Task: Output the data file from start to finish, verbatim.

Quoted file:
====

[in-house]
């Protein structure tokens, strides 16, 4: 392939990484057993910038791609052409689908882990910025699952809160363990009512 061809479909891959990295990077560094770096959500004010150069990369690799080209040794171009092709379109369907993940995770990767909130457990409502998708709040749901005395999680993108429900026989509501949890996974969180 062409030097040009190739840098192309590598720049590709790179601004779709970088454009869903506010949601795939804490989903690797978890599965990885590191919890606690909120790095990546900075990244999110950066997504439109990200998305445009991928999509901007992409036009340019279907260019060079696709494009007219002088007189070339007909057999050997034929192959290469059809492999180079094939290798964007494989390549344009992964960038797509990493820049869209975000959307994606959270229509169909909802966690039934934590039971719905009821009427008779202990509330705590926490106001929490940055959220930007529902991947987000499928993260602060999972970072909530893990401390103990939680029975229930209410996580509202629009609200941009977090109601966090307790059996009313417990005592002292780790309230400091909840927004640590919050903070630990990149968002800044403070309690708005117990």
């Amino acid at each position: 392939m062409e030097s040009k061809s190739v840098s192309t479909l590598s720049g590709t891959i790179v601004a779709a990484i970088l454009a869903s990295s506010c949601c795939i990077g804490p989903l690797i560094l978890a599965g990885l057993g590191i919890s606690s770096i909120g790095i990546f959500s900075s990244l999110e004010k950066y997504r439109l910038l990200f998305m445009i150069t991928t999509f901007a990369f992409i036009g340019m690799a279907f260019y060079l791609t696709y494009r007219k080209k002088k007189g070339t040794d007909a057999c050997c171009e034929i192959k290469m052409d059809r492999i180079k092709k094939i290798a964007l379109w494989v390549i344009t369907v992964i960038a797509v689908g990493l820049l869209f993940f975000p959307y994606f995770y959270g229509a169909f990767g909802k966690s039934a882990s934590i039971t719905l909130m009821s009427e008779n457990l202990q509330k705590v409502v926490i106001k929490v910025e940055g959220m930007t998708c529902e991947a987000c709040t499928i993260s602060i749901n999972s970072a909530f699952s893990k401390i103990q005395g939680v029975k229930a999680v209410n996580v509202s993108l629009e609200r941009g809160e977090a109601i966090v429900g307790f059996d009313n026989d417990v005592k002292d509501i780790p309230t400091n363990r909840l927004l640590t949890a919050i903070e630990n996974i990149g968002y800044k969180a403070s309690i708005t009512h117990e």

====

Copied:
[in-house]
């Protein structure tokens, strides 16, 4: 392939990484057993910038791609052409689908882990910025699952809160363990009512 061809479909891959990295990077560094770096959500004010150069990369690799080209040794171009092709379109369907993940995770990767909130457990409502998708709040749901005395999680993108429900026989509501949890996974969180 062409030097040009190739840098192309590598720049590709790179601004779709970088454009869903506010949601795939804490989903690797978890599965990885590191919890606690909120790095990546900075990244999110950066997504439109990200998305445009991928999509901007992409036009340019279907260019060079696709494009007219002088007189070339007909057999050997034929192959290469059809492999180079094939290798964007494989390549344009992964960038797509990493820049869209975000959307994606959270229509169909909802966690039934934590039971719905009821009427008779202990509330705590926490106001929490940055959220930007529902991947987000499928993260602060999972970072909530893990401390103990939680029975229930209410996580509202629009609200941009977090109601966090307790059996009313417990005592002292780790309230400091909840927004640590919050903070630990990149968002800044403070309690708005117990």
């Amino acid at each position: 392939m062409e030097s040009k061809s190739v840098s192309t479909l590598s720049g590709t891959i790179v601004a779709a990484i970088l454009a869903s990295s506010c949601c795939i990077g804490p989903l690797i560094l978890a599965g990885l057993g590191i919890s606690s770096i909120g790095i990546f959500s900075s990244l999110e004010k950066y997504r439109l910038l990200f998305m445009i150069t991928t999509f901007a990369f992409i036009g340019m690799a279907f260019y060079l791609t696709y494009r007219k080209k002088k007189g070339t040794d007909a057999c050997c171009e034929i192959k290469m052409d059809r492999i180079k092709k094939i290798a964007l379109w494989v390549i344009t369907v992964i960038a797509v689908g990493l820049l869209f993940f975000p959307y994606f995770y959270g229509a169909f990767g909802k966690s039934a882990s934590i039971t719905l909130m009821s009427e008779n457990l202990q509330k705590v409502v926490i106001k929490v910025e940055g959220m930007t998708c529902e991947a987000c709040t499928i993260s602060i749901n999972s970072a909530f699952s893990k401390i103990q005395g939680v029975k229930a999680v209410n996580v509202s993108l629009e609200r941009g809160e977090a109601i966090v429900g307790f059996d009313n026989d417990v005592k002292d509501i780790p309230t400091n363990r909840l927004l640590t949890a919050i903070e630990n996974i990149g968002y800044k969180a403070s309690i708005t009512h117990e």